Believed to be one of only three in operation today across Canada, New Westminster’s Massey Theatre has the rare distinction of being one of our country’s only remaining “hemp houses”. But while the term may very well conjure certain images for some, it has nothing to do with our country’s burgeoning cannabis industry.
Instead, it refers to the hemp ropes used as part of the theatre’s rigging system, run over pulleys and tied to sandbags. One of the oldest systems, it takes its name from the manila hemp rope used to fly, or hoist, the curtains, lights, and scenery above the stage.
First gaining popularity in the mid-19th century, hemp was largely known for being inexpensive, simple and flexible. As theatres renovated and modernized though, most of these types of rigs were replaced by either motorized or are manual systems using steel counterweights and more durable synthetic rope or steel cables.
Retaining its hemp system since it was built 70-years ago, Massey’s distinction as a “hemp house” will be put under the spotlight by Vancouver’s Fight With a Stick Performance in the upcoming show, A Vista.
Taking its name from the theatrical term meaning “to change a scene in front of an audience”, A Vista not only uses the theatre’s hemp rigging but will also feature some 45 painted backdrops created and used over the past 30 years by Massey’s long-term tenant, Royal City Musical Theatre (RCMT).
According to A Vista’s director Josh Hite, audiences will have an opportunity to watch how the rigging system is operated from both onstage and in the auditorium, a process which is usually hidden during a performance.
Beginning with an empty stage, A Vista will take audiences through the mechanics of unfolding the backdrops, attaching them to the 15 available “pipes” from which they hang, and setting any necessary counterweights.
“And then, for probably thirty to forty minutes in the middle of the show, we’re creating animations out from the drops,” explains Hite. “The core of the show is watching how that process happens but then, these drops in some ways take the place of what would ordinarily be in front of them, like the human figure.”
Shown over three performances, each night will feature a different type of backdrop. On the first night, the team will work with the full drops which take up the entire space of the proscenium, the second features the RCMT portals which are used to frame the stage, and the third will work with the legs, those pieces hung at the sides.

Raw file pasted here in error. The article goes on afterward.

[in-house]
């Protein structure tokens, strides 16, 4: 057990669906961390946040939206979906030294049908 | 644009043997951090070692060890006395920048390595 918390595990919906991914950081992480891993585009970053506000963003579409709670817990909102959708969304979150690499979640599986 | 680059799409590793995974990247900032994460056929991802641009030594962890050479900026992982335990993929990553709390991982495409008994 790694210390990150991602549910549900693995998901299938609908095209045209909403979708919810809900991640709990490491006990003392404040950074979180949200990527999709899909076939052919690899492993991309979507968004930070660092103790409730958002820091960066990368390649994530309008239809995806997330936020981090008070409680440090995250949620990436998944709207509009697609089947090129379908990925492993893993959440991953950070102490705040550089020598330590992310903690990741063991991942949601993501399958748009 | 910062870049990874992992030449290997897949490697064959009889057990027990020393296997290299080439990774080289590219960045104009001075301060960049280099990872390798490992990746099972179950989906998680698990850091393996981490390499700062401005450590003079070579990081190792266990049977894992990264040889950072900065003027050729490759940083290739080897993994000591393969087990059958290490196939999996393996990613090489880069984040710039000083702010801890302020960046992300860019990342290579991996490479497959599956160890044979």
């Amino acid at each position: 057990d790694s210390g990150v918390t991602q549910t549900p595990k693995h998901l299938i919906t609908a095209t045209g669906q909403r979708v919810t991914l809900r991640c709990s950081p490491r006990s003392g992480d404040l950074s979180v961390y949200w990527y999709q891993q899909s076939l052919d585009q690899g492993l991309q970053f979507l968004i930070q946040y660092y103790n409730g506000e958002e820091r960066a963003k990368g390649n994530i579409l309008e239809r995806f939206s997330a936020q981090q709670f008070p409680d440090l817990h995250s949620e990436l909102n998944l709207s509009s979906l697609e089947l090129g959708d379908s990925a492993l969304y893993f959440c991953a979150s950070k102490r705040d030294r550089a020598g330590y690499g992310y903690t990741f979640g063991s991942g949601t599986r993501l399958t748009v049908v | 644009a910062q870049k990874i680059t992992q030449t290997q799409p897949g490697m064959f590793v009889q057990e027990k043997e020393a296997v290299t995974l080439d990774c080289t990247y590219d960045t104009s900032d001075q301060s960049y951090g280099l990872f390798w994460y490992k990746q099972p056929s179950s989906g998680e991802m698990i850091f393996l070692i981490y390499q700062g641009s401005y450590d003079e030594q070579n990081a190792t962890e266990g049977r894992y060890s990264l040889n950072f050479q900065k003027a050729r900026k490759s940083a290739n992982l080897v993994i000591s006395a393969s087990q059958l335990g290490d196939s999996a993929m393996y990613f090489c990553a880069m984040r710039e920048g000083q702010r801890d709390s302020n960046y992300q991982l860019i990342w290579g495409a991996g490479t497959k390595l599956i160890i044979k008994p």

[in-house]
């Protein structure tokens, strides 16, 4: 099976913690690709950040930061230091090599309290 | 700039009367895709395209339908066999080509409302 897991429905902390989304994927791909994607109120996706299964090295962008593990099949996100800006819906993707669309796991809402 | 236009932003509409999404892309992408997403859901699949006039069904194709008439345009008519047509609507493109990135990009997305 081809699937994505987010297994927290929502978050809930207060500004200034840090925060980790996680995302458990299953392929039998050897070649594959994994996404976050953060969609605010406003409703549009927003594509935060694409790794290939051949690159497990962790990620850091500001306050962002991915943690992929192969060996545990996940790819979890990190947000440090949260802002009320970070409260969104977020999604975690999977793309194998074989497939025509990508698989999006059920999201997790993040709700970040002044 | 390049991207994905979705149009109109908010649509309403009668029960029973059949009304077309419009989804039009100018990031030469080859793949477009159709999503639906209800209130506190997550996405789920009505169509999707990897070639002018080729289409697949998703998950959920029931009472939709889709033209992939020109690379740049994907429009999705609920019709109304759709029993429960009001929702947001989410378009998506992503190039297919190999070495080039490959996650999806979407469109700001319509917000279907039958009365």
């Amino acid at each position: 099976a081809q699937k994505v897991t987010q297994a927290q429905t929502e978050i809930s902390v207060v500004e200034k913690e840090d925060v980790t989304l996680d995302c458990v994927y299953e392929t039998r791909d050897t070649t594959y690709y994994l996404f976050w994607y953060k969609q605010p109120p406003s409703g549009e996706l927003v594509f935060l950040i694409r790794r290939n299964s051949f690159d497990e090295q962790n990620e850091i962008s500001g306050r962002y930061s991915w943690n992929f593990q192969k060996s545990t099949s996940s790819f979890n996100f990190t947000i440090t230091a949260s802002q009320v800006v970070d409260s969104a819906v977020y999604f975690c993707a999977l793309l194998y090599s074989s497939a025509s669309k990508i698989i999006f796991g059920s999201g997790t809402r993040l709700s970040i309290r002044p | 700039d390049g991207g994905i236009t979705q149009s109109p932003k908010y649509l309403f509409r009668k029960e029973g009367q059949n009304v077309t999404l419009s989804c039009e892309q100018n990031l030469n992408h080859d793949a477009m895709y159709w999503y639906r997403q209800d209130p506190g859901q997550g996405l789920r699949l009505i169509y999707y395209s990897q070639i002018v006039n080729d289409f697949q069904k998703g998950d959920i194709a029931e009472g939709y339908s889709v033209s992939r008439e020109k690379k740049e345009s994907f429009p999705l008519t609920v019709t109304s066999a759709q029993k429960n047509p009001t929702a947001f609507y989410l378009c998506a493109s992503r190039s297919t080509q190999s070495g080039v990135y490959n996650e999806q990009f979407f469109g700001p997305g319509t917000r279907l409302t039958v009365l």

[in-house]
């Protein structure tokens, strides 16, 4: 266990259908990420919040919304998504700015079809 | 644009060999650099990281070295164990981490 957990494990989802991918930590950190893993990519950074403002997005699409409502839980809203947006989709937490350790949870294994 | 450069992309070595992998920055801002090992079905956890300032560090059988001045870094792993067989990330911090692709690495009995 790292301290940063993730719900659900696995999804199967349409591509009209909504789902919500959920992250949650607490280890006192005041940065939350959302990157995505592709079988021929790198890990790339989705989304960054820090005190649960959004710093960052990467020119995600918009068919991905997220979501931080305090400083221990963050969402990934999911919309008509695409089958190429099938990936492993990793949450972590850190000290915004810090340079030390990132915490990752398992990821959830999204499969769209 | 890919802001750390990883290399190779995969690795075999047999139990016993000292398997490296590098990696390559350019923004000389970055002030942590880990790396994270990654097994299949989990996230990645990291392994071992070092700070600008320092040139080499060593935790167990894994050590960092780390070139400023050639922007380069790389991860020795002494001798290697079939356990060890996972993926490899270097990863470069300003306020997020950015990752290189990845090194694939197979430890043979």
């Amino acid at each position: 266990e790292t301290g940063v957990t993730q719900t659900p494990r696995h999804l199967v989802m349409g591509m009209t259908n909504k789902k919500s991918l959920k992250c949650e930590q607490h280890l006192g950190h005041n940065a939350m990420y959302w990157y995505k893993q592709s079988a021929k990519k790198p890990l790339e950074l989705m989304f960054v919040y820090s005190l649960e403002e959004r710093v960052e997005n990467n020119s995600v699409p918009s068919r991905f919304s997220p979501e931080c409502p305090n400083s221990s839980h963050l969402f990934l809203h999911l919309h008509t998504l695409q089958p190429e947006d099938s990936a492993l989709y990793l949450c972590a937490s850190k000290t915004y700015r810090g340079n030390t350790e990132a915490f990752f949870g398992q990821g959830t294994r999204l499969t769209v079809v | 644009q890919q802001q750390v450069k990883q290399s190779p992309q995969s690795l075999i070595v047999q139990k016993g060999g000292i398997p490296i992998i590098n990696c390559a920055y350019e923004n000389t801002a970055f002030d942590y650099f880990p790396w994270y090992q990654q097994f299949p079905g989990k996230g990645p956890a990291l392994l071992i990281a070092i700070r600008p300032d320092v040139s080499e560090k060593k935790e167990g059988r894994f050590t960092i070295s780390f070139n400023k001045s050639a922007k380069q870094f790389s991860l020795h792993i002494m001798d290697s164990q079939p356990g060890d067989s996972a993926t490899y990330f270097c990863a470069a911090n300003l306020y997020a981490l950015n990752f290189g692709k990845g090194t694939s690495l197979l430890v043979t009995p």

While each evening will utilize a different facet of the RCMT backdrops, Hite insists that while the effect will be different, each has its own unique qualities. He even goes as far to say A Vista‘s creative team have been unable to agree on whether a certain night will be more interesting for an audience over another.
“In our car ride to and from the theatre, all three nights were spoken of,” he says. “Everyone had a different opinion, and none of us think one of the nights is the best.”
And while the drops used each night will be listed in the program by name and the musical from which it comes, Hite says he and the team are interested in seeing how individual audience members will react as each of the drops, portals and legs are revealed.
“Like, when you’ve read the book and you go see the movie, and then someone who hasn’t read the book and goes and sees the movie,” he says. “What’s that experience like for the different parties?”
While A Vista may sound like a show only a theatre geek might enjoy, Hite says there is something in it for others as well, including those invested in art, performance, animation, pre-cinematic technology, labor, history, and the Massey Theatre.
“There’s a lot of nuance in bringing together these materials in this way,” he says. “Disassociating them from their original context and trying to see what comes from working together with us, the materials, and the apparatus.”
A Vista plays Massey Theatre (735 Eighth Ave, New Westminster) March 20-22. Visit fightwithastick.ca for tickets and information.